Western yellow jackets have jagged bands of yellow and black and are found in the Southern parts of the state and above the Mogollon Rim. The stings are painful and occur mostly outdoors when nests are bothered.
The severity of an insect sting reaction varies from person to person. A normal reaction will result in pain, swelling and redness around the bite site. A large local reaction includes swelling and redness beyond the sting site. Although frightening in appearance, these large local reactions will go away over several days.
The most serious reaction to an insect sting is an allergic one. Any one of these reactions requires immediate medical attention. Symptoms of a severe allergic reaction or “anaphylaxis” may include one of the following:
• Hives, itching or selling in areas other than the sting site.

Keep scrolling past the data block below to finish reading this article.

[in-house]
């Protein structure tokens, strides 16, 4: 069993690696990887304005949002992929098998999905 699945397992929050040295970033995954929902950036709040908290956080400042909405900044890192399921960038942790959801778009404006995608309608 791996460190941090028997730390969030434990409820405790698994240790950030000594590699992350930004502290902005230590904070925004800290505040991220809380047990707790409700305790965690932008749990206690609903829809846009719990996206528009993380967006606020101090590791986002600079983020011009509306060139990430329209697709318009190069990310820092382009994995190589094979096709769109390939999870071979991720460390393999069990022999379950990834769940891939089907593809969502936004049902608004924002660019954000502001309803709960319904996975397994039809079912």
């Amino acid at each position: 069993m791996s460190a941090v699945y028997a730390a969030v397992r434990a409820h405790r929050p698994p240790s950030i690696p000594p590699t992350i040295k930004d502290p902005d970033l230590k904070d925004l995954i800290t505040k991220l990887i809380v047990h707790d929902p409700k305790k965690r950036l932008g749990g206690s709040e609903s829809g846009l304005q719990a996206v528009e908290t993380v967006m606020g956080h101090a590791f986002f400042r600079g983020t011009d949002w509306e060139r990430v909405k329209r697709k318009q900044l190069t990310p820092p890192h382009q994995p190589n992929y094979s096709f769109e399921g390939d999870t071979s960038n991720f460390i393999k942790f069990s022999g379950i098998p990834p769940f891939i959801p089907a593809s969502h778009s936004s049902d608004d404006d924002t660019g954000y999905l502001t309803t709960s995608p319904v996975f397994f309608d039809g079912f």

• Tightness in the chest and difficulty breathing.
• Hoarse voice or swelling of the tongue.
• Dizziness or a sharp drop in blood pressure.
• Unconsciousness or cardiac arrest.
This type of reaction can occur within minutes after the sting and may be life-threatening. People who have experienced an allergic reaction to an insect sting have a good chance of a similar or worse reaction if stung again by the same kind of insect; always carry appropriate medicine prescribed by your physician with you when outdoors.
Call the Arizona Poison & Drug Information Center at 1.800.222.1222 to determine whether the bite victim can be managed at home or will require medical attention.